Agony Aunt

Patricia Marie, MBACP qualified counsellor is a member of The British Association of Counselling and Psychotherapy, practising in Harley Street, Essex and Scotland. She has many years experience of dealing with domestic violence, relationship problems, bereavement, depression, addictions, post traumatic stress and many other emotional issues. If you have a dilemma, please email Patricia.Marie@lady.co.uk

I feel that my mother can no longer live by herself

Posted by Patricia_Marie
Patricia_Marie
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on Thursday, 12 May 2016
I've been worrying about this for a while but feel that the time has finally come to address it. My mother is 87 and has lived on her own for the past 16 years since her husband (my father) died. She has always been very independent but is now struggling to cope with day to day tasks. I feel that deep down she knows this but refuses to acknowledge it. I don't like her being alone in case something happens.

I don't know what to do. How do people deal with this? I don't want to force my mother into something she doesn't want but I can't see how she can live safely and comfortably on her own.

Please help.


Patricia Marie says...

Many older people see themselves as proud survivors, who, despite declining health, can deal with whatever life throws at them. The wartime generation value their independence, often digging their heels in if they feel bullied in any way.

Uncertainty and fear of change can cause them much distress, as they desperately try to stay in control of themselves and their environment. However, there comes a time when decisions need to be made on the best options of ensuring them independence but keeping them safe and happy too.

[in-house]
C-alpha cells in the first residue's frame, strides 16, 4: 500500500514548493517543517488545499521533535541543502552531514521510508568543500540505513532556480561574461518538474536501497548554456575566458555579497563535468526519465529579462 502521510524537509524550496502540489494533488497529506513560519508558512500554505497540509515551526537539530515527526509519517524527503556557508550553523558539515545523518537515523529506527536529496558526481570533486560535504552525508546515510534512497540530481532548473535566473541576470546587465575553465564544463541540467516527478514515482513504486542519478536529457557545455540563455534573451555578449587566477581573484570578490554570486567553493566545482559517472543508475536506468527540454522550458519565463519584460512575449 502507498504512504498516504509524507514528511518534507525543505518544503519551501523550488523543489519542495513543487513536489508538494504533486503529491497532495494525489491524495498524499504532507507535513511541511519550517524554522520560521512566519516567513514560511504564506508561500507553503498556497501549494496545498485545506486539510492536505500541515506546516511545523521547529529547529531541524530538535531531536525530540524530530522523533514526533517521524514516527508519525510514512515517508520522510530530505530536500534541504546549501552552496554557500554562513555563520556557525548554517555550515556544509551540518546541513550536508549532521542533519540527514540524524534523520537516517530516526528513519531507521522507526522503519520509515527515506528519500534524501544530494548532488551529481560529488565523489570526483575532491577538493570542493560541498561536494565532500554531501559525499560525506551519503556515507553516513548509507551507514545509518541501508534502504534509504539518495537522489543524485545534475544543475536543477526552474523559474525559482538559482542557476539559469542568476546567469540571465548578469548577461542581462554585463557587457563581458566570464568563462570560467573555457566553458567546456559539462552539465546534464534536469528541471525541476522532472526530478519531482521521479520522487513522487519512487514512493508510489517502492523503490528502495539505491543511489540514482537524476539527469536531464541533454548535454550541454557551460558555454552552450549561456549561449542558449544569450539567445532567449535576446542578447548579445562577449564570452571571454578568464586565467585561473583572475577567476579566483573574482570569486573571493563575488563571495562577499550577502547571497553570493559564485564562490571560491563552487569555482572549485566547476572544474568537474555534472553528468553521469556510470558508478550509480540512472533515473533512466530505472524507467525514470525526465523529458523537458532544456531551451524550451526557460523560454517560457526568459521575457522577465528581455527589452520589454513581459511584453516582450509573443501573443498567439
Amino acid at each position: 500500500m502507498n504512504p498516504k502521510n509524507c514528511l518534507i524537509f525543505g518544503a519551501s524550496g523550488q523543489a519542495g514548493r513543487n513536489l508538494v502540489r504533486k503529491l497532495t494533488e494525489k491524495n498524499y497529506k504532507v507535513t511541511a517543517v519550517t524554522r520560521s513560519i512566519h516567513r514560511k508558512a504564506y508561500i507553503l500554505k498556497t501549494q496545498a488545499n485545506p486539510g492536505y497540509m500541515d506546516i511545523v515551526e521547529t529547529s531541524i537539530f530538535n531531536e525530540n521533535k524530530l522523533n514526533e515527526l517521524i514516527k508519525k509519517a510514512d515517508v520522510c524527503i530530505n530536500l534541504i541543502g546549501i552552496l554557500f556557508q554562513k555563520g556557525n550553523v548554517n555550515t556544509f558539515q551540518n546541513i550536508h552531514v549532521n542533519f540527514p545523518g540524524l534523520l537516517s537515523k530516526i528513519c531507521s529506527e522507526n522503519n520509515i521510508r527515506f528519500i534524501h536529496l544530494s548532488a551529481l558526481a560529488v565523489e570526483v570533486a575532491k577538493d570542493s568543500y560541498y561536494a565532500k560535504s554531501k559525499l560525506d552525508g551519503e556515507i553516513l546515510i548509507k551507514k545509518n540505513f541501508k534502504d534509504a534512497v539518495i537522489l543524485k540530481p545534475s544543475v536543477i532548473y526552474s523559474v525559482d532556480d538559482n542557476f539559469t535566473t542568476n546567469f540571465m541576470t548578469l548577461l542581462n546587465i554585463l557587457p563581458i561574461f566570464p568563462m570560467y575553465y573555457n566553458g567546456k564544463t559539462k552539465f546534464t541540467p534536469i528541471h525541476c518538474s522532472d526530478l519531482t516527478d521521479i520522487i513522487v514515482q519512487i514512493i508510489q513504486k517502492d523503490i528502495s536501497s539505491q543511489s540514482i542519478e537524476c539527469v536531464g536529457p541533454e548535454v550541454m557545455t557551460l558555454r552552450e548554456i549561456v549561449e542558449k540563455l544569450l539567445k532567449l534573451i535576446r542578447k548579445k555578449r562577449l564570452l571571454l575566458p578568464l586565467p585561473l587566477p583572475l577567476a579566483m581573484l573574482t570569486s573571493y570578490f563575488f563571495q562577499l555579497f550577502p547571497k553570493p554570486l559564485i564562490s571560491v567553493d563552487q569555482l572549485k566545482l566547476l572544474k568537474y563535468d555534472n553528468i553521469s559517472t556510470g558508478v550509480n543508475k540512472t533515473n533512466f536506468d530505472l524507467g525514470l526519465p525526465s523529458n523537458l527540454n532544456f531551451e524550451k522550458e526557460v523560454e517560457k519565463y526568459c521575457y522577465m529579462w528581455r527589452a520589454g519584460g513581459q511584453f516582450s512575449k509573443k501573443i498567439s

Your mother is extremely blessed to have such a caring daughter, but put yourself in her shoes and imagine your children writing a similar letter about you. Before pushing her to accept that she is becoming more vulnerable, and that she needs help to sort out her living arrangements, try to understand her feelings. Have a heart to heart with her, listen with empathy, and reassure her by involving her with any subsequent decisions. You could perhaps also enlist a family friend, her GP, the local vicar, or a social worker to talk to her and reinforce your concerns.

Social Services have a duty to provide care, and if you contact them they could put a suitable care package together. Your mother's house could be adapted to suit her needs, and it may be that with a little assistance, and a personal alarm, she will be able to continue to live at home. A carer could become a regular companion as well as a huge form of support to her. Day centres are also available for senior citizens, providing an abundance of amenities and activities that she may enjoy, alongside making some new friends with similar needs to hers. Alternatively, offer to visit some local sheltered living centres and care homes with her. She may be impressed to see how different they can be to the stereotypical 'Old People's Home' of days gone by.

If your mother could be more accepting of the situation, she may even get to enjoy her change of life, as later years can be highly pleasurable and fulfilling, with the additional benefit of hopefully enjoying unfettered time with you.

Age UK are an organisation offering invaluable support and advice for the elderly and family members: 0800 169 2081 www.ageuk.org.uk
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